If you're putting together a multi-room audio system that involves longer cable runs between rooms, check out the Niles C5-A2. This clever device uses durable, inexpensive CAT-5 cable to send stereo audio signals to another room in your house. It's a great option for homes with an existing CAT-5 network, since you won't have to install any new in-wall wire. And it delivers full, clear sound, even over cable runs of up to 2,500 feet.
How it works
You'll need to purchase two stereo audio baluns to set up a fully functioning system. You can use two C5-A2s, or pair one with an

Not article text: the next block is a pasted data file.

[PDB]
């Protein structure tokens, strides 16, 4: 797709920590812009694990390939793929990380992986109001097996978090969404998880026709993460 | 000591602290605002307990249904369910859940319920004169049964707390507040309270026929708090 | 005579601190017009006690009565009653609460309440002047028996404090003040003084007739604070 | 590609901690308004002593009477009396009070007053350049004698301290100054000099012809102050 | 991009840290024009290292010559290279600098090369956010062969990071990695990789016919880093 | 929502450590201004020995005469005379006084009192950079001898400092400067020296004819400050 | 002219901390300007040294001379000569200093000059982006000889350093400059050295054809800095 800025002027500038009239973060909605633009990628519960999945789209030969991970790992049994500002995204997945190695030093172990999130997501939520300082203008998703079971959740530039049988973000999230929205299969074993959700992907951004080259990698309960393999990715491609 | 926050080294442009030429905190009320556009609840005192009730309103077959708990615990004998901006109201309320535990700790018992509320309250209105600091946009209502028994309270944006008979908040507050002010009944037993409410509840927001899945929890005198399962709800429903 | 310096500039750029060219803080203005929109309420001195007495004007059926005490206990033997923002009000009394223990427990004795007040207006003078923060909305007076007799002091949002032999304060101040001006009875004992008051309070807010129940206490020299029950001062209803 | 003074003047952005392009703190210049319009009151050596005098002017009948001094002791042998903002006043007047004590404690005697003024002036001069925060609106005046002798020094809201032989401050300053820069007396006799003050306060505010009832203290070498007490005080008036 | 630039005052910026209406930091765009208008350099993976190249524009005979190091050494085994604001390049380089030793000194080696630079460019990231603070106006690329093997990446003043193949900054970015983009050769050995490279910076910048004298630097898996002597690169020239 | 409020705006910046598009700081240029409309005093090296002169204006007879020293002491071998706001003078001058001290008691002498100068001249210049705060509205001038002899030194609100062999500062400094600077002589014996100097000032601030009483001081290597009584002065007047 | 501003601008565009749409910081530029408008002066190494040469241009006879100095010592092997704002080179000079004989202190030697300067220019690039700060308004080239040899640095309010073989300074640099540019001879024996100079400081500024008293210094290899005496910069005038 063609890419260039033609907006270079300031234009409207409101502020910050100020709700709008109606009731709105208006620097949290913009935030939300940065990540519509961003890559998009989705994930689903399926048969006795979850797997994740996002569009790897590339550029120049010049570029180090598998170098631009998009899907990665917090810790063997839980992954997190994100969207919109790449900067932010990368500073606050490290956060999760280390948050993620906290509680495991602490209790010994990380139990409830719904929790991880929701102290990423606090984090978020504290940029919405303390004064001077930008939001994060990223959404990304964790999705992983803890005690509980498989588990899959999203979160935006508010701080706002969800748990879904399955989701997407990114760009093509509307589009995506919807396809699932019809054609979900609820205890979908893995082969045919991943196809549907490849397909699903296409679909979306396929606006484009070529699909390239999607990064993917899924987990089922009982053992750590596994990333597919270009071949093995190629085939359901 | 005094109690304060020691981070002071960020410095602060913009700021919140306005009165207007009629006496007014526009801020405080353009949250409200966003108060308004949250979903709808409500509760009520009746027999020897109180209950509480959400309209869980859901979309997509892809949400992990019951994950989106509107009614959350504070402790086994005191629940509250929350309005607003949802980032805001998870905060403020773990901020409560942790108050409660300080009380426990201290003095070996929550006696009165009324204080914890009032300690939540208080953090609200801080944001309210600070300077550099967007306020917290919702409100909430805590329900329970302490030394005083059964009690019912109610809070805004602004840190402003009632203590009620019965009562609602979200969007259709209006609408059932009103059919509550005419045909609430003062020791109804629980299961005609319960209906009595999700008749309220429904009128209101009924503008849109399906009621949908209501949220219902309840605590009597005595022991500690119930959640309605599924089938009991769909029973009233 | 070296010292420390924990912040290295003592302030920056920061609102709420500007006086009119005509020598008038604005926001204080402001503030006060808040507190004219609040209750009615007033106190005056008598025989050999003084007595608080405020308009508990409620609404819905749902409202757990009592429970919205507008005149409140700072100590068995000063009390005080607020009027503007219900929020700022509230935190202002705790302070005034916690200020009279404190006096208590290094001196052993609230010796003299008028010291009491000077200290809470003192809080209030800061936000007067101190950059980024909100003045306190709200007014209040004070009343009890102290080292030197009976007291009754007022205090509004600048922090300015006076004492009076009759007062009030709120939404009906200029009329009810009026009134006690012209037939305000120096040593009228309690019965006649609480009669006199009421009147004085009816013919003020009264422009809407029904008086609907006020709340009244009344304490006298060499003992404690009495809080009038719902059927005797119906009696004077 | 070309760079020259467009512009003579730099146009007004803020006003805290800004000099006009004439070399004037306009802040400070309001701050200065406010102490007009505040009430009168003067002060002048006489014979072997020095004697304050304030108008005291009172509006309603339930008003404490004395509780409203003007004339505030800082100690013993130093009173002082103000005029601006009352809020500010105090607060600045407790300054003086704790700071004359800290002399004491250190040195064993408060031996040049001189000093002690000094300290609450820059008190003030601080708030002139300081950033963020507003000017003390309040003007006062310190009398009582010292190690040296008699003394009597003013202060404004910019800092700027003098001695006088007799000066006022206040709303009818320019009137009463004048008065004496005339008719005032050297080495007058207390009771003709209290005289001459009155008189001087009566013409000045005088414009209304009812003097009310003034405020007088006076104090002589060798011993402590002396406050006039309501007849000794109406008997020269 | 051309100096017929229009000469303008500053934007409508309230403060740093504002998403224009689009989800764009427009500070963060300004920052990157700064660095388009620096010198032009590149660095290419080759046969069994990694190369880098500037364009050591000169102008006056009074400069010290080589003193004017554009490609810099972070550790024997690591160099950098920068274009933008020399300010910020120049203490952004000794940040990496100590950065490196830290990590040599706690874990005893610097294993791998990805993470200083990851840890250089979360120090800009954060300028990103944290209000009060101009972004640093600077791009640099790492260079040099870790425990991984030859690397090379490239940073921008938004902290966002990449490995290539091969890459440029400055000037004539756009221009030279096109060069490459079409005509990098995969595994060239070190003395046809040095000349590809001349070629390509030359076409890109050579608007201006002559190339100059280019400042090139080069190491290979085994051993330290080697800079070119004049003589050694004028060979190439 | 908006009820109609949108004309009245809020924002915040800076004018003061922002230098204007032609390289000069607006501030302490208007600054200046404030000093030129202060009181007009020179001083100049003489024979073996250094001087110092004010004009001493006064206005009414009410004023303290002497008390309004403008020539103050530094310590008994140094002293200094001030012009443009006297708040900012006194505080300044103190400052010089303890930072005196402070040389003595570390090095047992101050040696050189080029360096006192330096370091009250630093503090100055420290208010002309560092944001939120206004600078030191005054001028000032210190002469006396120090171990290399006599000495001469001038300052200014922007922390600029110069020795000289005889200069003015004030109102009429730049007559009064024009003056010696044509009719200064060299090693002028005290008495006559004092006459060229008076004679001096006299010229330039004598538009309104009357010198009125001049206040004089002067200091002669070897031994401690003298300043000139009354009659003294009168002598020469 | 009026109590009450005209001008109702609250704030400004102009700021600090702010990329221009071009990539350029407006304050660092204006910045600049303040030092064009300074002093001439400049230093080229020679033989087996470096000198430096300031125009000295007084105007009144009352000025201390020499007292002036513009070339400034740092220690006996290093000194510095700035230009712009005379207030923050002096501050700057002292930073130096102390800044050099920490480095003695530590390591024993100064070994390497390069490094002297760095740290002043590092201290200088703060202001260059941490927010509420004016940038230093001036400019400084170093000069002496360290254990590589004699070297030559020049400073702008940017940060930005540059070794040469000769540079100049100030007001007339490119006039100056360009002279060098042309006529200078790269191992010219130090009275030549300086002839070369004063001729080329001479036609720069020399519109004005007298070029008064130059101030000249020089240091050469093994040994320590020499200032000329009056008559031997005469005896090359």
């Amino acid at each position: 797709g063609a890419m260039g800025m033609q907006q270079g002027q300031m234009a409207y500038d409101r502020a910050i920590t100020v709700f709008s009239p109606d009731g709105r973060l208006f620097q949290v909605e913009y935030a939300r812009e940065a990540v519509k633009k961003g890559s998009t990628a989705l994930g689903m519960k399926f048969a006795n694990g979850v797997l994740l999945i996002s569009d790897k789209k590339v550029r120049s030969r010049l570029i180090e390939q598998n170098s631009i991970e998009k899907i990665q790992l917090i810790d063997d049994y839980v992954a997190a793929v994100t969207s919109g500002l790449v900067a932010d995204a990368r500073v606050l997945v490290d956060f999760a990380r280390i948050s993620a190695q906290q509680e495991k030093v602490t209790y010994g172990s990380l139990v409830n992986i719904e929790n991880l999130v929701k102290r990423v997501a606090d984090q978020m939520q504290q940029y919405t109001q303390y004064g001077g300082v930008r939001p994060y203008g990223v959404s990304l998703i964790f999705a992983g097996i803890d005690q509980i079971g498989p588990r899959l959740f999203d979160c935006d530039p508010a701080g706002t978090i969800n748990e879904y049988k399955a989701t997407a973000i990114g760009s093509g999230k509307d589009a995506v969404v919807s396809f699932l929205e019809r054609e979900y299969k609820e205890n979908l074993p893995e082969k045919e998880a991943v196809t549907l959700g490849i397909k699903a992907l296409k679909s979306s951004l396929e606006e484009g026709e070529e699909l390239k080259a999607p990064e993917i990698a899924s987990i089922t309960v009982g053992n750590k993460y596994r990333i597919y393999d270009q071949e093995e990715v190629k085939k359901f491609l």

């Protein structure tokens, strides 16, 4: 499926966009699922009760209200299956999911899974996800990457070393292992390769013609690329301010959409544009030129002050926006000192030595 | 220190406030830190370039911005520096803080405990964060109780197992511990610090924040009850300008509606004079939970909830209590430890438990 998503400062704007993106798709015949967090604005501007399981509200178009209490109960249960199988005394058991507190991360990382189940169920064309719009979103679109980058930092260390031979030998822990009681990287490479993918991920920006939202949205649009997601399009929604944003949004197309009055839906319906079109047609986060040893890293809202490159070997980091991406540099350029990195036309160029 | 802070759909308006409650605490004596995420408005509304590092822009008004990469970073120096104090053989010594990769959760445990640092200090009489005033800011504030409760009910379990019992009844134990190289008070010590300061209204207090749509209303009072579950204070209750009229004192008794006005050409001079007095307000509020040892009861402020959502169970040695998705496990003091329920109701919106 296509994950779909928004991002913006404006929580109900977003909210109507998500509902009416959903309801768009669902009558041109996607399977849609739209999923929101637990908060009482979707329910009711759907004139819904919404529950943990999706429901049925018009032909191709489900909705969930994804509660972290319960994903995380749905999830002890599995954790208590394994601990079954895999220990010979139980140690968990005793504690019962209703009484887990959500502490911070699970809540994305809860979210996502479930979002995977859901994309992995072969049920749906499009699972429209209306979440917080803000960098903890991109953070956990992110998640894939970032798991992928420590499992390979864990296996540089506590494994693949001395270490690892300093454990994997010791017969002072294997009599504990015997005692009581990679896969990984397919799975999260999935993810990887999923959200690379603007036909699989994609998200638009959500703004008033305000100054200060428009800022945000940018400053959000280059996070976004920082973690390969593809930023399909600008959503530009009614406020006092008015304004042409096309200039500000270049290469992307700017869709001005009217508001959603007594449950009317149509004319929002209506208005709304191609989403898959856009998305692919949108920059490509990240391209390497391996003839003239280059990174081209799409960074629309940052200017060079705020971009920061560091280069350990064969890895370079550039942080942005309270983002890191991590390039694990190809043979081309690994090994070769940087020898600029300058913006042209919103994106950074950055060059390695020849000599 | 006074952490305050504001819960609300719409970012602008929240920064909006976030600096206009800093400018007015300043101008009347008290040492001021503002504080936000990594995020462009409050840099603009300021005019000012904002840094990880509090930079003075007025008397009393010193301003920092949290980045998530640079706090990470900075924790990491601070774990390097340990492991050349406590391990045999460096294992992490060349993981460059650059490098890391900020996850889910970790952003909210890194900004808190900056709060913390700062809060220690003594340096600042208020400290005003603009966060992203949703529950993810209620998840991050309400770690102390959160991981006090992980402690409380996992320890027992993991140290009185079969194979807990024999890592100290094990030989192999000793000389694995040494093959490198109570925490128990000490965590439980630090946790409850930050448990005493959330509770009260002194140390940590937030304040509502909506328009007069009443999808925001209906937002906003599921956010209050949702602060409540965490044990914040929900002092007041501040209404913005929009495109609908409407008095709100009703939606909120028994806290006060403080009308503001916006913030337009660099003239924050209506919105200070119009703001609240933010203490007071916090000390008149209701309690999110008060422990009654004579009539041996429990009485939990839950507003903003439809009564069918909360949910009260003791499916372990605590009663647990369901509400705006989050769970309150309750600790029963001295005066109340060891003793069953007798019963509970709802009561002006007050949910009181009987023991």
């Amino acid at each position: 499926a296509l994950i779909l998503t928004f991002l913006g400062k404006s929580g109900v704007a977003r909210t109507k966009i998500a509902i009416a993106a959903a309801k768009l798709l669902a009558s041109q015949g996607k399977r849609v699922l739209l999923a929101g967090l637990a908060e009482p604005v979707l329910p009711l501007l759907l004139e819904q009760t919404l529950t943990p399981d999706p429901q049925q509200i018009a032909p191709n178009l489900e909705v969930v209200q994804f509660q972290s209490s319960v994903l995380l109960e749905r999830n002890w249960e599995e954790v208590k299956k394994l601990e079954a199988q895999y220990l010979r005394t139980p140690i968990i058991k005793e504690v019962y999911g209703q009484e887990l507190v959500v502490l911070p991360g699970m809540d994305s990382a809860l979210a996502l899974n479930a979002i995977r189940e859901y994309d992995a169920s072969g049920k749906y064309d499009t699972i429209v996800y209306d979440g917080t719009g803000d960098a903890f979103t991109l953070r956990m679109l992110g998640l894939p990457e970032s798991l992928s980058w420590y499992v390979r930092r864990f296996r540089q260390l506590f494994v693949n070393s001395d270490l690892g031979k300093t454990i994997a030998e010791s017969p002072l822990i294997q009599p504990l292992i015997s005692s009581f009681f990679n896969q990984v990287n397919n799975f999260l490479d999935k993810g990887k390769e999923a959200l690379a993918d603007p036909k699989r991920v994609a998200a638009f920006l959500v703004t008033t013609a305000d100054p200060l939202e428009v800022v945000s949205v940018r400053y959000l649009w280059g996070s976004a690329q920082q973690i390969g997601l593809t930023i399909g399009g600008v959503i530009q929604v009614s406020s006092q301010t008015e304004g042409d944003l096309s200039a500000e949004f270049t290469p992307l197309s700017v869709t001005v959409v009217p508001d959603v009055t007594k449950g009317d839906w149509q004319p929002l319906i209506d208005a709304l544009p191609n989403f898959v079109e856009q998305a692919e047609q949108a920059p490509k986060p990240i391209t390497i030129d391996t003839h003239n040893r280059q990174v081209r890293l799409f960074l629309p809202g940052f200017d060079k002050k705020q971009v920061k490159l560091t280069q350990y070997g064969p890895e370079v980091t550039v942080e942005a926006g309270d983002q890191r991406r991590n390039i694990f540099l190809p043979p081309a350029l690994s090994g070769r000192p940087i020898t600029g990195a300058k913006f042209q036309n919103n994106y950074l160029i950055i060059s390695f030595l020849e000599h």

in-wall model. Connect the first one to a CD player, satellite radio, or other stereo audio source in your main listening room, and plug it into a nearby CAT-5 outlet. Next, connect your second C5-A2 to a CAT-5 outlet in your remote listening area. Then hook it up to a table radio or powered home audio system via its stereo audio jacks. The compact C5-A2 doesn't require AC power, and it's wall-mountable for flexible placement.
What is a balun?
A balun gets its name by converting signals between balanced and unbalanced lines. Balanced cables can carry signals over much larger distances than unbalanced lines, because of their superior noise rejection. The C5-A2 balun converts audio signals between balanced CAT-5 connections and unbalanced RCA audio connections.